Standard & Poor’s unit McGraw-Hill is currently defending itself against allegations from the United States Justice Department that the company fraudulently misrepresented the quality of mortgage-backed securities to investors. S&P asked a federal judge yesterday to dismiss the charges citing that the plaintiff’s case is based on vague statements that cannot prove fraudulent activity.
The Justice Department claims that S&P intentionally defrauded investors by inflating the ratings on mortgage-backed securities in order to win more business from investment banks and other security issuers that were paying S&P to provide the ratings. The Justice Department further indicates that S&P could face more than $5 billion in civil penalties based on the ensuing losses by federally insured institutions that counted these ratings. The Justice Department’s lawsuit is filed under the 1989 Financial Institutions Reform, Recovery, and Enforcement which allows the government to seek penalties for fraud that affects federally insured financial institutions.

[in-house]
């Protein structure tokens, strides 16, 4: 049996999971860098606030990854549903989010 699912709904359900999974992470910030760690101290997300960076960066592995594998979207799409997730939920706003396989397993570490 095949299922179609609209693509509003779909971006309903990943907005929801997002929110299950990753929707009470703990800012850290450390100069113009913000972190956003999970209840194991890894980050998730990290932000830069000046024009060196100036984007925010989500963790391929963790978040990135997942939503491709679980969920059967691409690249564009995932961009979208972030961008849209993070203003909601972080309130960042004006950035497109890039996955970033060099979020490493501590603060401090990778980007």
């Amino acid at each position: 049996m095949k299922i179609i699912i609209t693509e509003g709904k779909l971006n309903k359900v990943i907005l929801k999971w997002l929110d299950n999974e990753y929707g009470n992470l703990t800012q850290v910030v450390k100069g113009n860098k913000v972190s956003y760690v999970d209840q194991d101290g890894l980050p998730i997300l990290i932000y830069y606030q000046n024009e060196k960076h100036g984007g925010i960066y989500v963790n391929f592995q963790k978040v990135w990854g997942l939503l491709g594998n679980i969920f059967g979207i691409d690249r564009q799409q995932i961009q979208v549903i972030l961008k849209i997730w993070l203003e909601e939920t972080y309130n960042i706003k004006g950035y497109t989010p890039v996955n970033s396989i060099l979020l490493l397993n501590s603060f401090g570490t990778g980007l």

In their filing requesting a dismissal, S&P states that the government cannot prove the company fraudulently rated these securities and accuses the Justice Department of cherry-picking emails and data to misconstrue how their analysts came to their rating conclusions. The filing further reflects the following, “It is more than ironic that two of the supposed ‘victims’, Citibank and Bank of America – investors allegedly misled into buying securities by S&P’s fraudulent ratings – were the same huge financial institutions that were creating and selling the very CDOs (collateralized debt obligations) at issue.” It will be interesting to see how the court handles these allegations and how significant the discovery process is in coming to a conclusion.